Talking a Good Game

The Jerusalem Hackathon (99)
Players at a game of Catan during the April 2016 Wikimedia Hackathon in Jerusalem, Israel. Photo by Ariel Elinson.

The German board game Settlers of Catan, now known simply as Catan, first published by Klaus Teuber in 1995, changed ideas around the world about what board games could be and led the renaissance in the form that has seen huge growth over the last 20 years, primarily among young adults. Catan is competitive, just like many board games of the past like Monopoly and Risk, but unlike those games it does not eliminate some players before the game is over, and therefore everyone who starts the game holds on to a chance at winning until the end. It is competitive, but not reductive.

That game dynamic, which has come to define most of the board games coming from Europe, and particularly Germany, in the last 20 years has become known by the shorthand Eurogames. The games are overall competitive in nature while incorporating elements of cooperation and degrees of engagement with, or isolation from, one player to the other players as suits an individual’s personality or strategy. The character of the games can be seen as socialist rather than capitalist, as in Monopoly. Warring and confrontation are similarly sidelined in favor of building or collecting. A player still strives to outdo the others, though not entirely at their expense. The games are not zero sum games, where one player ends up with everything and the others are left in ruins.

Uncle penny
A balloon of the Monopoly mascot, Mr. Monopoly, also known as Rich Uncle Pennybags, at a Macy’s Thanksgiving Day parade in the early 2000s. Photo by Fluffybuns.

The genius of these games coming out of Europe is how they tap into the better parts of our nature without resorting to banality, which of course would ensure they got played exactly once before finding a place on a closet shelf, there to be ignored ever after. The game designers understand the duality of human nature, and they give play to both sides, and in the best games, such as Catan, they appear to have achieved a balance, a yin and yang duality, if you like.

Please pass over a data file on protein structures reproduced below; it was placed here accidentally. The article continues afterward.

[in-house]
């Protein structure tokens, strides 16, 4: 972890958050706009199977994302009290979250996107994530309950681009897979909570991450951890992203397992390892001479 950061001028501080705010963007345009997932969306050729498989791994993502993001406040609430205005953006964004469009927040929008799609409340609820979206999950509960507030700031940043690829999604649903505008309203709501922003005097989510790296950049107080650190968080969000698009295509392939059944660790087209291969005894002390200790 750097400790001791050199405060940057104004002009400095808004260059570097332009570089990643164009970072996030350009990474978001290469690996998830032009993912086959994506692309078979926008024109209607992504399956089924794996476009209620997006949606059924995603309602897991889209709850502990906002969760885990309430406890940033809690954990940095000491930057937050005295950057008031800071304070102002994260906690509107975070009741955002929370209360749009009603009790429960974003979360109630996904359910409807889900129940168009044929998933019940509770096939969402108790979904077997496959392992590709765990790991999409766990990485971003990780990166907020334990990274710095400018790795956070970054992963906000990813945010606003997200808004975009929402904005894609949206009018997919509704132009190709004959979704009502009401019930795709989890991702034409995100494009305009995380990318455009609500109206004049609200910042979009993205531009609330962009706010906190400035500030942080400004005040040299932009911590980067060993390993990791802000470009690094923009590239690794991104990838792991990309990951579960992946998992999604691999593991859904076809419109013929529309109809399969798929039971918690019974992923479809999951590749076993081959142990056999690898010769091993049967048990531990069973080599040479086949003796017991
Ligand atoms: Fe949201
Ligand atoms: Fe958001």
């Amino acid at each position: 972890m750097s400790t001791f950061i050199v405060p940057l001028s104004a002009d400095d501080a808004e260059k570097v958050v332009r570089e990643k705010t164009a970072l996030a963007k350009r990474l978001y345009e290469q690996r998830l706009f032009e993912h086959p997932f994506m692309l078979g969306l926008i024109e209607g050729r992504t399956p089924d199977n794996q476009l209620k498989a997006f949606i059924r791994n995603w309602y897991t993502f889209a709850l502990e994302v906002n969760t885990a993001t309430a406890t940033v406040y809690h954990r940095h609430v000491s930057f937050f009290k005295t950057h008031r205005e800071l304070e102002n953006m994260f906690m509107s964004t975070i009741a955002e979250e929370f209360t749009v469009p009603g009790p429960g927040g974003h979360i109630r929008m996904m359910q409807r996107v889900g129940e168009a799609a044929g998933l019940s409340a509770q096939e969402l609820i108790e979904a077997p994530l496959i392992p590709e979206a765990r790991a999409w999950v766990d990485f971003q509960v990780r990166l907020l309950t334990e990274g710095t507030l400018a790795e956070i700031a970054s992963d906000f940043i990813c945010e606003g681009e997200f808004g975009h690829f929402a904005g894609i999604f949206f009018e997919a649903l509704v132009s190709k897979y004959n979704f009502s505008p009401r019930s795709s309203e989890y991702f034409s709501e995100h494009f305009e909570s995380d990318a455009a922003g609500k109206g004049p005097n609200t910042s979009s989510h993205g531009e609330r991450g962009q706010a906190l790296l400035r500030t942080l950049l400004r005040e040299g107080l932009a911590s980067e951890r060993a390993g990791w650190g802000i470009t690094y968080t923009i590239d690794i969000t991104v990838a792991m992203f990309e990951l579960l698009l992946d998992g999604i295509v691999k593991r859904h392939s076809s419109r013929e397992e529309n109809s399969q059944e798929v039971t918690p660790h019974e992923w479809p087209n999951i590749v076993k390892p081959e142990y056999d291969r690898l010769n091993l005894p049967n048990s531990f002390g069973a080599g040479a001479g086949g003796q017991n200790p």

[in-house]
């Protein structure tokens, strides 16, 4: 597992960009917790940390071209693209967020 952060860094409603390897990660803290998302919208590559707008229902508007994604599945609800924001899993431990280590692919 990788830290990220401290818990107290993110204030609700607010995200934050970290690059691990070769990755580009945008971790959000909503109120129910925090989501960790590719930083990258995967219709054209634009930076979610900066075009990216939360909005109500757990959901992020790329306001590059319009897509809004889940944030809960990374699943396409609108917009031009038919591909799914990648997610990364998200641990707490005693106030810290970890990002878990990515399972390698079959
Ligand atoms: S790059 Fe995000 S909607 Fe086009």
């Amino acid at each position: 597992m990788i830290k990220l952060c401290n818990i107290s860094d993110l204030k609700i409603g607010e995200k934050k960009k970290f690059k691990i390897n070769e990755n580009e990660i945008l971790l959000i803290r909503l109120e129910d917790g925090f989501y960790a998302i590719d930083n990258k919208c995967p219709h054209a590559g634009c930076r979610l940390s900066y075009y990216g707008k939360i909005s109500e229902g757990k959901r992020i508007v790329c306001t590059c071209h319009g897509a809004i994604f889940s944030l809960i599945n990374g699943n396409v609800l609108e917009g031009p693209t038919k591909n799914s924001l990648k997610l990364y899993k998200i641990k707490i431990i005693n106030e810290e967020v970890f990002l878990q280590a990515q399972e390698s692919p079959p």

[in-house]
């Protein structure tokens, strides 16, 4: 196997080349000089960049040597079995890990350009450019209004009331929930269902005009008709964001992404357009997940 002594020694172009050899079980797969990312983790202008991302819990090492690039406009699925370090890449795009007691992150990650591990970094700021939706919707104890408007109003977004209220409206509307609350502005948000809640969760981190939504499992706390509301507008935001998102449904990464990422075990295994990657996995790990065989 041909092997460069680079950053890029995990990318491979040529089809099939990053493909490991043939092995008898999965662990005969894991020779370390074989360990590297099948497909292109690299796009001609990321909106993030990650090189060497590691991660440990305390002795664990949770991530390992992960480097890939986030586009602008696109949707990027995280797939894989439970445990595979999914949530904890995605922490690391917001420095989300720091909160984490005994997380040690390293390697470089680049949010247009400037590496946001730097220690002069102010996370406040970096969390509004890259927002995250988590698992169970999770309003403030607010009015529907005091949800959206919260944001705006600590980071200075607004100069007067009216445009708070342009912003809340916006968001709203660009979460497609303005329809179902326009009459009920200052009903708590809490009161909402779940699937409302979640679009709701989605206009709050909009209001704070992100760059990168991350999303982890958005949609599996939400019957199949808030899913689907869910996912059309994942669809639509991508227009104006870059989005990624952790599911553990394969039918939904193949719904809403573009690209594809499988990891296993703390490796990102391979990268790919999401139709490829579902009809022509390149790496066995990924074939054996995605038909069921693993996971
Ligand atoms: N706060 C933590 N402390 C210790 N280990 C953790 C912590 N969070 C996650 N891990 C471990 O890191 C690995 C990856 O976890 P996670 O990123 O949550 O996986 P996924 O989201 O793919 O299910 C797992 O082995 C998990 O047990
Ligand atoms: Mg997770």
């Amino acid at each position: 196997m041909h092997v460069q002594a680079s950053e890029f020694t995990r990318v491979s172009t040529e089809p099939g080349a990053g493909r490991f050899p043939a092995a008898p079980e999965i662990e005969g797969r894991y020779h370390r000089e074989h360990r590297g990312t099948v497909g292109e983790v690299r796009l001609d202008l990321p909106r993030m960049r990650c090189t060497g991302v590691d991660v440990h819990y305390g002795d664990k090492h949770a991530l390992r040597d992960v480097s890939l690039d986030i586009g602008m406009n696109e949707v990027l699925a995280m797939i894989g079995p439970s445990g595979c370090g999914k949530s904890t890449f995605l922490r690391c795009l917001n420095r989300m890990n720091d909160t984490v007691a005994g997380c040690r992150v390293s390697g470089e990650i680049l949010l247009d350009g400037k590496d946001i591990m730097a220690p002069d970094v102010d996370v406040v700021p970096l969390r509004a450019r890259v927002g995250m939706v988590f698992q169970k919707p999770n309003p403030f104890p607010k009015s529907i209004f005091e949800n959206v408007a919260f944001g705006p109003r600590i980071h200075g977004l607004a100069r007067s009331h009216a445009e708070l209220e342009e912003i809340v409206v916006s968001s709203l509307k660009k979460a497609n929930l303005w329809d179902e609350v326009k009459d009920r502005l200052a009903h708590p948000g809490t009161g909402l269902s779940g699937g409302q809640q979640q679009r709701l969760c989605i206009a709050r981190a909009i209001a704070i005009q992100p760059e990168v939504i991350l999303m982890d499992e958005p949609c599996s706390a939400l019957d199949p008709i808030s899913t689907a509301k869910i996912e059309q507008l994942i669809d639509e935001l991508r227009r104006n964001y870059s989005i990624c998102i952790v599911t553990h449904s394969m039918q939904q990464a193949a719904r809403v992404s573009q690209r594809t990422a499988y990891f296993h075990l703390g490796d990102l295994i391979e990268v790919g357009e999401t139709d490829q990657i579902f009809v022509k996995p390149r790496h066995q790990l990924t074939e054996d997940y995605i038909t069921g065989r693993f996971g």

A scene from Stanley Kubrick’s 1987 film Full Metal Jacket, with Matthew Modine as Pvt. J.T. “Joker” Davis being upbraided for not going along with the program. Warning: foul language.
Many of the older games, like Monopoly, much loved as they were, gave vent primarily to the aggressive, greedy side of our nature, and people mistakenly thought that was who we were, and all we were. Pillaging and destruction of competitors may be all fun and games for a certain limited part of our psyches, and honesty demands we acknowledge that is part of who we are. But it is only a part, and the rest of our spirit seems to demand we fulfill our need to build and create, urged on still by that core desire to do it as well as we possibly can, and if that results in greater and grander returns than everyone else can achieve, then so much the better. All in good fun, of course.
― Vita